Design, Photography, & Fashion

How to Use Camera Panning for Photography

Written by MasterClass

Last updated: Nov 6, 2019 • 4 min read

Panning is one of the most fundamental camera techniques in film and television, but it is also used in still photography. In motion picture cinematography, panning shots start in one position, and then the camera pivots to show different parts of a setting, or to follow a character as they move across a set. In still photography, the camera moves but the finished product is a single static image.



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What Is Panning in Photography?

Panning in still photography refers to the technique of opening the camera shutter and then horizontally moving the camera before the shutter closes. Panning is used in the following types of photography:

What Are the Benefits of Panning?

The panning technique creates effects that are not achievable with other methods of photography. Here are some effects that panning photography can produce:

  • It can show motion. Panning shots can track a moving subject when the camera moves at the same speed as the subject. For instance, if a camera moves horizontally at the same speed as a cyclist, it can produce an image where the cyclist appears still (with motion blur around the edges of their body). Meanwhile a background blur appears around them. This creates a sense of speed, whether you’re tracking an athlete, a high speed animal, or a moving car.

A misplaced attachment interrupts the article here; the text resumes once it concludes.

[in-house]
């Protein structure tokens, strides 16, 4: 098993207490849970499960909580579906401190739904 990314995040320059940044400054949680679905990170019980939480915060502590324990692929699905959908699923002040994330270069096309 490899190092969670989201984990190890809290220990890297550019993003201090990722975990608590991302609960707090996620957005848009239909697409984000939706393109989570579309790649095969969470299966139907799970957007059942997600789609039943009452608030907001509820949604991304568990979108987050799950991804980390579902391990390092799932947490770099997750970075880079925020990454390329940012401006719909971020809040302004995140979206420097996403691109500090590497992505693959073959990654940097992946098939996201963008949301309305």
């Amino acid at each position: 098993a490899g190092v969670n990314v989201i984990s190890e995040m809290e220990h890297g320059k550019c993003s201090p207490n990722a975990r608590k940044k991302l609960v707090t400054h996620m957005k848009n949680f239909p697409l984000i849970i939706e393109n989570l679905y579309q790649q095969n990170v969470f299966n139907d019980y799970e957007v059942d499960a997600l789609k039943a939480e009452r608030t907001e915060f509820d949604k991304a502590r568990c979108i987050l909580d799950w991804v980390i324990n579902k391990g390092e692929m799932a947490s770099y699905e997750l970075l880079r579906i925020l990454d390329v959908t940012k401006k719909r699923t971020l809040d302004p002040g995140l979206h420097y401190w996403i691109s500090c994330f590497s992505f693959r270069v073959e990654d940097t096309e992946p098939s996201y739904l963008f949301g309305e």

• It can create artistic blurs of light. When a camera is set to a slow shutter speed, a photographer can play with light patterns by panning the camera before the shutter closes. The effect can be particularly striking in nighttime photography.
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What Camera Settings Should You Use to Pan?

If you are new to the technique of panning photography, here are some settings to use on your camera.

  • Wide lens. Panning is easiest with a wider camera lens. Select a fixed zoom ratio before you press the shutter button, and refrain from zooming in or out while you are panning. A telephoto lens is also fine for panning; the same techniques and challenges will still apply.
  • Slow shutter speed. For the first part of your camera setup, choose a slow shutter speed. Try 1/30th of a second to start, but anywhere between 1/15 and 1/200 of a second can produce a panning effect if combined properly with other elements. Do not use a fast shutter speed. It will heavily mute any panning effect.
  • Autofocus. For purposes of beginner photography, use the autofocus camera mode of your DSLR camera. Depending on your model, this autofocus might be labeled “AI Servo” or “AF-C.” Under such a setting, the camera will identify a subject and continually refocus on it if it moves from the starting focal point. You can forego this automated function and manually focus on your subject, but you must then maintain a constant distance from your subject as you both move. Most advanced photographers prefer manual focus, but they also have ample experience in maintaining a steady subject distance.